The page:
The increase would be used to help pay for the $1.9 trillion pandemic stimulus package — called the American Rescue Plan — which Biden signed into law Thursday.
The planned increases reportedly include raising the corporate tax from 21% to 28%, increasing the income tax rate on people making over $400,000, expanding the estate tax, paring back tax preferences on pass-through businesses such as limited-liability companies, and setting up a higher capital-gains tax rate for individuals making at least $1 million.
The tax hike, the first such measure since Bill Clinton’s overhaul in 1993, will likely include repealing former President Donald Trump’s 2017 tax law, which benefitted corporations and wealthy individuals, Bloomberg reported, citing sources.
West Virginia Sen. Joe Manchin told The Hill in January that repealing Trump’s tax cuts while the pandemic continues to weigh on the economy would be “ridiculous,” though his stance has eased a bit since then. He said last month that “everything’s open for discussion.”
From 1979 to 2019, the wealthiest 1%’s share of pre-tax income jumped from about 11% to 19%, according to the World Inequality Database, maintained by Gabriel Zucman, an economist at the University of California, Berkeley, and other experts on inequality. And that group’s share of wealth — including real estate and stock portfolios — surged from roughly 23% to 35% in the same period.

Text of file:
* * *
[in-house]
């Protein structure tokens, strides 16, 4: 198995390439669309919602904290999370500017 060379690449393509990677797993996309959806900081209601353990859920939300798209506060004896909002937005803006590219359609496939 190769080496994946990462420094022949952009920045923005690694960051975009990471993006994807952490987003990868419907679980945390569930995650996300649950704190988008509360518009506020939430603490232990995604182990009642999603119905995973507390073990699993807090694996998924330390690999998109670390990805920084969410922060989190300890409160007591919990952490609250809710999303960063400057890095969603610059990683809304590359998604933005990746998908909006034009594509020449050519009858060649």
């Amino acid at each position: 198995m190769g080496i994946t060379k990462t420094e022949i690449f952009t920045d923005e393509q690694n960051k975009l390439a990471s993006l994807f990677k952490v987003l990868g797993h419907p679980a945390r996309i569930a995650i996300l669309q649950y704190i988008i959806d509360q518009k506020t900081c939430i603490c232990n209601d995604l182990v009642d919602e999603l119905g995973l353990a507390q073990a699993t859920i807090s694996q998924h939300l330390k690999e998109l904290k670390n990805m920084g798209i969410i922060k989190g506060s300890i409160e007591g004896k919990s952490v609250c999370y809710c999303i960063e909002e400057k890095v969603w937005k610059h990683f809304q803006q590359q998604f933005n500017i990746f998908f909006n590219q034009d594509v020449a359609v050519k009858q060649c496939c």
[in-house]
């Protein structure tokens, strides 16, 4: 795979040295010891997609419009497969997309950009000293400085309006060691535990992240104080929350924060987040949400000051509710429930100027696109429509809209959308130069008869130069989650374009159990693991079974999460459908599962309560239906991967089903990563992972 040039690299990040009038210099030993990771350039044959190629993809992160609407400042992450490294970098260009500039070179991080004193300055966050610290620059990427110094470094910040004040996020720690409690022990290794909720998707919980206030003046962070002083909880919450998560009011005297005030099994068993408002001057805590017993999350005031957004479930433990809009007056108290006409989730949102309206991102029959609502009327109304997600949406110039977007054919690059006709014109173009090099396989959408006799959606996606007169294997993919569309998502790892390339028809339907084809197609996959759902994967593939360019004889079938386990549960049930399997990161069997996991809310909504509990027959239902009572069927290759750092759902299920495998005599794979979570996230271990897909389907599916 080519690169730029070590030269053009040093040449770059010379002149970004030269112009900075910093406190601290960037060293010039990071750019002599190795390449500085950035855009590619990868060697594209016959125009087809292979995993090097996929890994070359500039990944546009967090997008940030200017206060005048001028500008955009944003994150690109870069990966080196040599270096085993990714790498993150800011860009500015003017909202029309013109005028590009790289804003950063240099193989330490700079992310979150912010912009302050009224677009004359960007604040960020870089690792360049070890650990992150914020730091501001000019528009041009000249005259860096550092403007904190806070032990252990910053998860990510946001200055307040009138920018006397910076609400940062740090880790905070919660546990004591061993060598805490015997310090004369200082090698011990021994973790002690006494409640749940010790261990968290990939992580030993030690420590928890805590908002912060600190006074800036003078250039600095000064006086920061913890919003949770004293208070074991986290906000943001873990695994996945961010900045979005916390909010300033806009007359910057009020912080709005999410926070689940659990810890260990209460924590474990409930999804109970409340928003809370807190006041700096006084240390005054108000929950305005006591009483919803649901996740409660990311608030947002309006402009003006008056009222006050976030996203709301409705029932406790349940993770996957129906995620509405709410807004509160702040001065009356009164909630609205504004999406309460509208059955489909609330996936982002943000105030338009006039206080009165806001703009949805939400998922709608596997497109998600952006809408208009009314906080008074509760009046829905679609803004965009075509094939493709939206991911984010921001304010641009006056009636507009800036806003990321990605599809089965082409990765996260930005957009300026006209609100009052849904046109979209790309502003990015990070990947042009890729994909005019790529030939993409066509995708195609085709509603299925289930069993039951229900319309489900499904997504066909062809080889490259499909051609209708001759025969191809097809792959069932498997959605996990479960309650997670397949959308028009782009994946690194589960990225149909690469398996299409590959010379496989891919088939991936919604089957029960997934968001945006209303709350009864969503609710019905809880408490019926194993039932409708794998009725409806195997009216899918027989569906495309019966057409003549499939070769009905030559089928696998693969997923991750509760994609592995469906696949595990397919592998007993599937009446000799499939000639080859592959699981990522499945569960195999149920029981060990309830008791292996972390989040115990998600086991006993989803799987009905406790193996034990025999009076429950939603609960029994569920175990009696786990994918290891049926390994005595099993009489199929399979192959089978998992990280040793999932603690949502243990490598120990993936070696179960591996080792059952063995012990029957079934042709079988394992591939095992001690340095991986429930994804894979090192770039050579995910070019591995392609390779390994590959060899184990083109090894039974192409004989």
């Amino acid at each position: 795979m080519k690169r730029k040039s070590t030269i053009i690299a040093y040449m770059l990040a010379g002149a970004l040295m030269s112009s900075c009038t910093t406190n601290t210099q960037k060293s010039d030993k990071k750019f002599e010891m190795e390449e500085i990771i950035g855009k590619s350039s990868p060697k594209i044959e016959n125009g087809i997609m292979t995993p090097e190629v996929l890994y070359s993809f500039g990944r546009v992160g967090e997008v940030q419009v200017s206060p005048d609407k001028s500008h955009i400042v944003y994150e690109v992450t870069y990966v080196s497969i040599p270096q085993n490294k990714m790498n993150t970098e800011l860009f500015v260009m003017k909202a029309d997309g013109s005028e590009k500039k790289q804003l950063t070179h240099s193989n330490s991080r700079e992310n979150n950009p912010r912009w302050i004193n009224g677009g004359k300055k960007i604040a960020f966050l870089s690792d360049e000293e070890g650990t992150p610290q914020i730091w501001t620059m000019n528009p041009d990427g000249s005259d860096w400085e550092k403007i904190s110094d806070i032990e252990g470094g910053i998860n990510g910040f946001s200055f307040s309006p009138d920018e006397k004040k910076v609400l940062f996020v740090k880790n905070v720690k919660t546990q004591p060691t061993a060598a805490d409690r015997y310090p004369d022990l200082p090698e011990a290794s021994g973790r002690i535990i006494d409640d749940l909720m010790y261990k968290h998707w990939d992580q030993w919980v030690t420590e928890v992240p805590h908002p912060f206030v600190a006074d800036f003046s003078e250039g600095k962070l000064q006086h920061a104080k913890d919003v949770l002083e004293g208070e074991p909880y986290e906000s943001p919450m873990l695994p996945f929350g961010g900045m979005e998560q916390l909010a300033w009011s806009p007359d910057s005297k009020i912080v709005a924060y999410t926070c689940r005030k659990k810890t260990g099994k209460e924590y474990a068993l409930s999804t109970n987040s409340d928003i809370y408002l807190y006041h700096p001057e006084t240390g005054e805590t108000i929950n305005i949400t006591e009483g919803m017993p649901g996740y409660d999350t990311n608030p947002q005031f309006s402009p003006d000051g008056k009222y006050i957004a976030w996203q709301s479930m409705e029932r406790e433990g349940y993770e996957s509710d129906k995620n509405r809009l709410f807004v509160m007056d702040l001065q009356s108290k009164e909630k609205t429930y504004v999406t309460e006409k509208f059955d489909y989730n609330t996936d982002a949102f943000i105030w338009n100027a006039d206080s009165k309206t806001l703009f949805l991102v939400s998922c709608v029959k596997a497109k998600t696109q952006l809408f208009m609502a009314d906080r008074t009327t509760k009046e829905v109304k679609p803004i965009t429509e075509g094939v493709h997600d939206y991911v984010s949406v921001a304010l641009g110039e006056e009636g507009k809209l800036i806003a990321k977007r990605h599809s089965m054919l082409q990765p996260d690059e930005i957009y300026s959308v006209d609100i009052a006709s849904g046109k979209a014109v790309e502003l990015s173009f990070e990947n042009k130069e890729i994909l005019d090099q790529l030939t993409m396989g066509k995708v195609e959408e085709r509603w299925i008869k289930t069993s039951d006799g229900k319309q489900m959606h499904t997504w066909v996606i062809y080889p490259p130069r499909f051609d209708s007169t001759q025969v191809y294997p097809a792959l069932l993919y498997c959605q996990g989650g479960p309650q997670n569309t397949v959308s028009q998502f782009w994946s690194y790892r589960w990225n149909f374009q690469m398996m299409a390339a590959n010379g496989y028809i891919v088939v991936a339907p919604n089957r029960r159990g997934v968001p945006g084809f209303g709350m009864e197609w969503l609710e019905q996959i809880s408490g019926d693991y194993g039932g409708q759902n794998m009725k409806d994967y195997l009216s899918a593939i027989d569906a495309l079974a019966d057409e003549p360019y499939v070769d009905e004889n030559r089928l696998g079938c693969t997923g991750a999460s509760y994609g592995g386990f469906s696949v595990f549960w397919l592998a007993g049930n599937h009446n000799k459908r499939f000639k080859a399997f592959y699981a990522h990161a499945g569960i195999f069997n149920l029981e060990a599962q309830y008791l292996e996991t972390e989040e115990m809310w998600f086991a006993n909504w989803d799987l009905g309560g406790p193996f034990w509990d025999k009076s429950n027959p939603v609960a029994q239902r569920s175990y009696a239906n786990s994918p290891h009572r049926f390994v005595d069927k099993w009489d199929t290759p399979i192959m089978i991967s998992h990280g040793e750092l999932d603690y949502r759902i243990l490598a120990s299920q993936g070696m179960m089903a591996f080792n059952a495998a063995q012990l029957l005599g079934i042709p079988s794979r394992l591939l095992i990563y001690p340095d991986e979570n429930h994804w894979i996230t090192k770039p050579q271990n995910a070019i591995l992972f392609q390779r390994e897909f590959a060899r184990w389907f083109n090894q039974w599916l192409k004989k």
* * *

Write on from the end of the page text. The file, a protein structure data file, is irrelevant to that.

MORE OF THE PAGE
“To further reduce inequality, Congress would need to increase taxation at the top end — in particular, the taxation of wealth and capital income,’’ Zucman said. “There is a real risk, otherwise, that wealth concentration, which has surged over the last four decades, will keep rising in the post-COVID world.’’
Bloomberg reported that in addition to funding key initiatives, including providing more help for poorer Americans, the planned tax changes would address what Democrats deem as inequalities in the tax system.
“His whole outlook has always been that Americans believe tax policy needs to be fair, and he has viewed all of his policy options through that lens,” former Biden economic aide Sarah Bianchi told Bloomberg. “That is why the focus is on addressing the unequal treatment between work and wealth.”
A date for an announcement has not yet been set, Bloomberg reported, but the White House has said the plan would follow the signing of the coronavirus relief bill.
The Associated Press contributed to this report.